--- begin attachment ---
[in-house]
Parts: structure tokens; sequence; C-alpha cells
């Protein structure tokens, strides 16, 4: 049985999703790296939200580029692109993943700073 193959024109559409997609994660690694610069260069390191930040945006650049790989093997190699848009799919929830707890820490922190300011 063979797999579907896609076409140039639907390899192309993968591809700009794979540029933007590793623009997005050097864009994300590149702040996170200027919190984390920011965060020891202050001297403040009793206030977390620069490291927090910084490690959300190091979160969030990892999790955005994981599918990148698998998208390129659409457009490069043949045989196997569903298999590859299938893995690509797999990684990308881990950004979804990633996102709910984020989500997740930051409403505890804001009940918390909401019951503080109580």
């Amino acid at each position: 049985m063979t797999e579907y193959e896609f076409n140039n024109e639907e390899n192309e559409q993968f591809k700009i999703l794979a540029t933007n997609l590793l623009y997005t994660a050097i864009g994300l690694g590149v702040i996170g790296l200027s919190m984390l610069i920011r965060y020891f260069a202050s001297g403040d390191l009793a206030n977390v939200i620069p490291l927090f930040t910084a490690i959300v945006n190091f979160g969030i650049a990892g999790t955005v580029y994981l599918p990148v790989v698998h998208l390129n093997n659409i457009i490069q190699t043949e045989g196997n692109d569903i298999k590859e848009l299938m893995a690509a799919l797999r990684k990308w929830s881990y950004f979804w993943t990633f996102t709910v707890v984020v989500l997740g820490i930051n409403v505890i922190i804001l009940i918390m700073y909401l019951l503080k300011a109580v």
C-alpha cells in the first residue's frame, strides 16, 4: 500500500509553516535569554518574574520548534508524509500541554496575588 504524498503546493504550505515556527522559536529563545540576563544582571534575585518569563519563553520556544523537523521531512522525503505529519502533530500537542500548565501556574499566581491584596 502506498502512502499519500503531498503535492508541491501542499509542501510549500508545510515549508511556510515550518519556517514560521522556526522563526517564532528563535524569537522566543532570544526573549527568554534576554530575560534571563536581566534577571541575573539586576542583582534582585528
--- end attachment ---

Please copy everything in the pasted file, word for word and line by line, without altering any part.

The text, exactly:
[in-house]
Parts: structure tokens; sequence; C-alpha cells
């Protein structure tokens, strides 16, 4: 049985999703790296939200580029692109993943700073 193959024109559409997609994660690694610069260069390191930040945006650049790989093997190699848009799919929830707890820490922190300011 063979797999579907896609076409140039639907390899192309993968591809700009794979540029933007590793623009997005050097864009994300590149702040996170200027919190984390920011965060020891202050001297403040009793206030977390620069490291927090910084490690959300190091979160969030990892999790955005994981599918990148698998998208390129659409457009490069043949045989196997569903298999590859299938893995690509797999990684990308881990950004979804990633996102709910984020989500997740930051409403505890804001009940918390909401019951503080109580």
């Amino acid at each position: 049985m063979t797999e579907y193959e896609f076409n140039n024109e639907e390899n192309e559409q993968f591809k700009i999703l794979a540029t933007n997609l590793l623009y997005t994660a050097i864009g994300l690694g590149v702040i996170g790296l200027s919190m984390l610069i920011r965060y020891f260069a202050s001297g403040d390191l009793a206030n977390v939200i620069p490291l927090f930040t910084a490690i959300v945006n190091f979160g969030i650049a990892g999790t955005v580029y994981l599918p990148v790989v698998h998208l390129n093997n659409i457009i490069q190699t043949e045989g196997n692109d569903i298999k590859e848009l299938m893995a690509a799919l797999r990684k990308w929830s881990y950004f979804w993943t990633f996102t709910v707890v984020v989500l997740g820490i930051n409403v505890i922190i804001l009940i918390m700073y909401l019951l503080k300011a109580v």
C-alpha cells in the first residue's frame, strides 16, 4: 500500500509553516535569554518574574520548534508524509500541554496575588 504524498503546493504550505515556527522559536529563545540576563544582571534575585518569563519563553520556544523537523521531512522525503505529519502533530500537542500548565501556574499566581491584596 502506498502512502499519500503531498503535492508541491501542499509542501510549500508545510515549508511556510515550518519556517514560521522556526522563526517564532528563535524569537522566543532570544526573549527568554534576554530575560534571563536581566534577571541575573539586576542583582534582585528